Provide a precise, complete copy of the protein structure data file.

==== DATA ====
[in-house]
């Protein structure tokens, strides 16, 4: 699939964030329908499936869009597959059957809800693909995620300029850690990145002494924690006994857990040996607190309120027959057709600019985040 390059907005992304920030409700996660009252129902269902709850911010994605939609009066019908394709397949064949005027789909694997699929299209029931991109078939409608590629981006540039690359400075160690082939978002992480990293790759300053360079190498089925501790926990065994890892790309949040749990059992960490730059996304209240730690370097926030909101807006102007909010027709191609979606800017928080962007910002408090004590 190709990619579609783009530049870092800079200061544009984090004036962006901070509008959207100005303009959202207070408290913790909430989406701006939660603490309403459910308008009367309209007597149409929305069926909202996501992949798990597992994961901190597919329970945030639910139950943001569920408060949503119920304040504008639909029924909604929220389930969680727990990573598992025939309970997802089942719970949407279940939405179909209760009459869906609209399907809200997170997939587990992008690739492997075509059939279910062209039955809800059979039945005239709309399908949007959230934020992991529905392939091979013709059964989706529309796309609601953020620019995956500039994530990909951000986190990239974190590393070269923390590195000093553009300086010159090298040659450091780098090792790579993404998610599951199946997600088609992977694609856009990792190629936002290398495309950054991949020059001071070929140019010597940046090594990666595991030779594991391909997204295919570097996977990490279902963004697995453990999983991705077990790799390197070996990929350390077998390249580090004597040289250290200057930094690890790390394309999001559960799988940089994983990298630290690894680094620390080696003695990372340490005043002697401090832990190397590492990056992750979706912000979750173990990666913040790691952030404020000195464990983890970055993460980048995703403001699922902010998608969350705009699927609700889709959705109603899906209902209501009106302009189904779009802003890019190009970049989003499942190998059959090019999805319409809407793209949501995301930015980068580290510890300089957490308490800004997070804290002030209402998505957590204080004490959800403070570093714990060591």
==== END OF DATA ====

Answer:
[in-house]
């Protein structure tokens, strides 16, 4: 699939964030329908499936869009597959059957809800693909995620300029850690990145002494924690006994857990040996607190309120027959057709600019985040 390059907005992304920030409700996660009252129902269902709850911010994605939609009066019908394709397949064949005027789909694997699929299209029931991109078939409608590629981006540039690359400075160690082939978002992480990293790759300053360079190498089925501790926990065994890892790309949040749990059992960490730059996304209240730690370097926030909101807006102007909010027709191609979606800017928080962007910002408090004590 190709990619579609783009530049870092800079200061544009984090004036962006901070509008959207100005303009959202207070408290913790909430989406701006939660603490309403459910308008009367309209007597149409929305069926909202996501992949798990597992994961901190597919329970945030639910139950943001569920408060949503119920304040504008639909029924909604929220389930969680727990990573598992025939309970997802089942719970949407279940939405179909209760009459869906609209399907809200997170997939587990992008690739492997075509059939279910062209039955809800059979039945005239709309399908949007959230934020992991529905392939091979013709059964989706529309796309609601953020620019995956500039994530990909951000986190990239974190590393070269923390590195000093553009300086010159090298040659450091780098090792790579993404998610599951199946997600088609992977694609856009990792190629936002290398495309950054991949020059001071070929140019010597940046090594990666595991030779594991391909997204295919570097996977990490279902963004697995453990999983991705077990790799390197070996990929350390077998390249580090004597040289250290200057930094690890790390394309999001559960799988940089994983990298630290690894680094620390080696003695990372340490005043002697401090832990190397590492990056992750979706912000979750173990990666913040790691952030404020000195464990983890970055993460980048995703403001699922902010998608969350705009699927609700889709959705109603899906209902209501009106302009189904779009802003890019190009970049989003499942190998059959090019999805319409809407793209949501995301930015980068580290510890300089957490308490800004997070804290002030209402998505957590204080004490959800403070570093714990060591």